Ghana’s total public debt stock jumped by 1.66 percent to hit GHS263.1 billion [$46.3bn] in July 2020, according to the latest Summary of Macroeconomic and Financial Data.
This represents about 68.3 percent of the country’s Gross Domestic Product, and is gradually nearing the dreaded 70% of GDP.
In June 2020, the nation’s debt [loans] was estimated at GHS258.8 billion, approximately 67.2 percent of GDP.
From the figures, the external component alone is estimated at GHS138 billion [$24.3bn], representing 35.8 percent of GDP.
The domestic component of the debt is also estimated at GHS125.1 billion, approximately 32.5% of GDP.
The financial sector resolution bond however constitutes GHS14.2 billion, which is equivalent to 3.7 percent of GDP.
Between January 2020 and July 2020, Ghana’s debt has shot up by 28.5%. In January 2020, the total public debt stock was GHS204.6 billion.
Concerns expressed regarding the rising debt
Prior to covid-19 pandemic, the World Bank and the International Monetary Fund had expressed worry about the nation’s rising debt levels, saying, it poses challenges to the fiscal economy, going forward.
What this means is that if the debt levels are not checked it will get to a stage whereby the nation might struggle to settle interest payments [principal and interest], particularly when the cedi begins losing grounds against the US dollar.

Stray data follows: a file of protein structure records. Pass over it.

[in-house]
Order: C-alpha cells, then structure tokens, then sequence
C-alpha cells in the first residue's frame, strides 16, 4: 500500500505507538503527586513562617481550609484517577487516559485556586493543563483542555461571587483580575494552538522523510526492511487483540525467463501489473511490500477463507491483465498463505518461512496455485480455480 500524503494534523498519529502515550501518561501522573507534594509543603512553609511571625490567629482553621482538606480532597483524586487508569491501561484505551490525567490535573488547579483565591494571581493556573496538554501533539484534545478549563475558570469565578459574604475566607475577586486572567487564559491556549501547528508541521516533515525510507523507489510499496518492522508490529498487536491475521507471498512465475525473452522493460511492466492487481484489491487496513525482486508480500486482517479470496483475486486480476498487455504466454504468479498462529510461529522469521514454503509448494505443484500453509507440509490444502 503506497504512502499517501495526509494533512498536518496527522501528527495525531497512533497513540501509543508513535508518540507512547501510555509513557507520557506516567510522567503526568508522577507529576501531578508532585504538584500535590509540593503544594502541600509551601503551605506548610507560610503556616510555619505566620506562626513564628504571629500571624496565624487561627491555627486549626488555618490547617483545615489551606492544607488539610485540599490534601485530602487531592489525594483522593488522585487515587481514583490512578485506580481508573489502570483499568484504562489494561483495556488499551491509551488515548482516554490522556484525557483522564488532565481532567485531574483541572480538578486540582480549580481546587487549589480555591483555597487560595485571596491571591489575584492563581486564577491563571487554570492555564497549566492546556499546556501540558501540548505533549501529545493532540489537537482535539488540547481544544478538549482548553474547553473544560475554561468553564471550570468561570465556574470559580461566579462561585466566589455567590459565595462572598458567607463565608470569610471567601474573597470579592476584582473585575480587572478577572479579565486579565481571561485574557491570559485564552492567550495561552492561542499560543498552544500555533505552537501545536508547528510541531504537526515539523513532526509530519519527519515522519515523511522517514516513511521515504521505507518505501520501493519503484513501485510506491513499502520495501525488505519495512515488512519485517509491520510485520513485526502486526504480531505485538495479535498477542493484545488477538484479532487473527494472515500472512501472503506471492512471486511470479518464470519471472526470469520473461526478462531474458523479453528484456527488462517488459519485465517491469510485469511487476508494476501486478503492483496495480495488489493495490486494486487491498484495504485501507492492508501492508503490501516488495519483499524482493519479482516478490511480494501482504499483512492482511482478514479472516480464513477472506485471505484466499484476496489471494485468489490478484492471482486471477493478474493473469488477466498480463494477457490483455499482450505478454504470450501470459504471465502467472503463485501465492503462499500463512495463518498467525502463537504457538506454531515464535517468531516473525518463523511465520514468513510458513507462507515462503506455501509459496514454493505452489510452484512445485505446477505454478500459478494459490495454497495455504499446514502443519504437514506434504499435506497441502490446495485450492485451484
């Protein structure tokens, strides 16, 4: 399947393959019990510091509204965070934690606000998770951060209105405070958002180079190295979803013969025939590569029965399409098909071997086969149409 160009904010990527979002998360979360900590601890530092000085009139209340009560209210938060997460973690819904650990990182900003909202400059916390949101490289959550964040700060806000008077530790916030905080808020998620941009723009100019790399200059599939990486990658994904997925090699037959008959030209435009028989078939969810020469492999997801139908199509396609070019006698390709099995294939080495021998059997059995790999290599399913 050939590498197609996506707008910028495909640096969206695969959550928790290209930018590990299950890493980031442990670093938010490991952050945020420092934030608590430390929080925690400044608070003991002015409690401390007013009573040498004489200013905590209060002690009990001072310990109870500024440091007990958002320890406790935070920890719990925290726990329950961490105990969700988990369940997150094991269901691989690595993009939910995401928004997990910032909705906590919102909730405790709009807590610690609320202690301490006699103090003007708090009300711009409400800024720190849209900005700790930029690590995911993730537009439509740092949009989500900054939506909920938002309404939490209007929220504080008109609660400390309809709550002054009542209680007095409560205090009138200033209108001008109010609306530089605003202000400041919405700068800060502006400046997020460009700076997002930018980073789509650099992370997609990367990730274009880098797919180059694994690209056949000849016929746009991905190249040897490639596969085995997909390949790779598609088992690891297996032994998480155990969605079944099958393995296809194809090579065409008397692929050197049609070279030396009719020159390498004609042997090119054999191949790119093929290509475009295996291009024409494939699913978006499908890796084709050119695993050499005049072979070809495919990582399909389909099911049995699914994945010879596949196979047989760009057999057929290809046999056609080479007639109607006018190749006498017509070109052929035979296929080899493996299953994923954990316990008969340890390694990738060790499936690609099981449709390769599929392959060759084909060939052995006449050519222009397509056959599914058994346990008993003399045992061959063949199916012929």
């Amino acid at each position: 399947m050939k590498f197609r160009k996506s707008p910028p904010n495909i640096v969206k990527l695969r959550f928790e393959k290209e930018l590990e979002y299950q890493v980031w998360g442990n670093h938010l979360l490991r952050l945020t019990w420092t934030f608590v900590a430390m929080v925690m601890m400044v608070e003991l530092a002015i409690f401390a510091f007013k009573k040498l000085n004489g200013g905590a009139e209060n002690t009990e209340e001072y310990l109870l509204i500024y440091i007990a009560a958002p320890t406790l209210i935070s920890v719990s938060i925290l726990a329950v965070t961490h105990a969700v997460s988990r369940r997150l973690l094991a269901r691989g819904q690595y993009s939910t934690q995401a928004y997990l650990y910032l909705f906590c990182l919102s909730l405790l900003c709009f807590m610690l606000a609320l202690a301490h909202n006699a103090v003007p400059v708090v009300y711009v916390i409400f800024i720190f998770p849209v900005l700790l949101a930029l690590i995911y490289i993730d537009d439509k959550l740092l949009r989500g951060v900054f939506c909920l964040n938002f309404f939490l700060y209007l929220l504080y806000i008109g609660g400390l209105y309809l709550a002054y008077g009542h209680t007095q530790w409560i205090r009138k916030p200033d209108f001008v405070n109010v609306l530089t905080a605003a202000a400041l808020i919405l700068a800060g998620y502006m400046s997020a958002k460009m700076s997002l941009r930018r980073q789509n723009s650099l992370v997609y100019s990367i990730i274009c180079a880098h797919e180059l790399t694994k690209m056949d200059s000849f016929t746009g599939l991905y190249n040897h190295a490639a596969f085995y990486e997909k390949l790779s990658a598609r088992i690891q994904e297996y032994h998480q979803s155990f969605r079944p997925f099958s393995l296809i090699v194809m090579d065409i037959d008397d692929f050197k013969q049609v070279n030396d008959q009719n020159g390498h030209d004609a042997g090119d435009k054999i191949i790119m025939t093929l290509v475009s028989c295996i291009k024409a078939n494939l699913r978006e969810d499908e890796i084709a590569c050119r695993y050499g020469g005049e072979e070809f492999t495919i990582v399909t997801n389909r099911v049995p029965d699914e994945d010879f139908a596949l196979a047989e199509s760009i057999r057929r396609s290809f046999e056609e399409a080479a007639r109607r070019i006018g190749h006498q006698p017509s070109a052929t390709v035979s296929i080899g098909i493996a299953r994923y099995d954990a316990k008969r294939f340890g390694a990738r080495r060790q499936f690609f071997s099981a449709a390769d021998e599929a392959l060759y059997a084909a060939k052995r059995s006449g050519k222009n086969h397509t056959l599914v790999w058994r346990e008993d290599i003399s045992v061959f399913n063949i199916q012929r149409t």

In that case you will need more dollars to settle the loans.
Ratings agencies, Fitch and Standard and Poor’s have also expressed similar concerns, warning it could affect the nation’s credit ratings.
Whilst Fitch warned that a slower than expected fiscal consolidation puts Ghana at risk of a higher public debt trajectory and could be a source of downward pressure on the country’s ratings, Standard and Poor lowered Ghana’s Long-Term Rating to B- with a Stable Outlook.
Ghana is expected to pay about GHS24 billion on interest payments for this year alone.
This will be a little over GHS4 billion interest payments more settled in 2019. Last year, interest payments cost the nation about GHS19.756 billion on loans borrowed.
Out of this, GHS4.60 billion was spent on the external debt, while GHS15.156 billion was used to service loans contracted from the domestic market.
As of 30 September, 2018, interest payments alone on loans contracted by the Government of Ghana were estimated to have grown to about 31.73%.
The depreciation of the cedi to the US dollar and increased borrowing by the government are the main reasons behind the increment in the interest.
Therefore, the recent 2.9% appreciation of the cedi to the dollar is somehow a welcome development since it will help contain the interest payment within the period.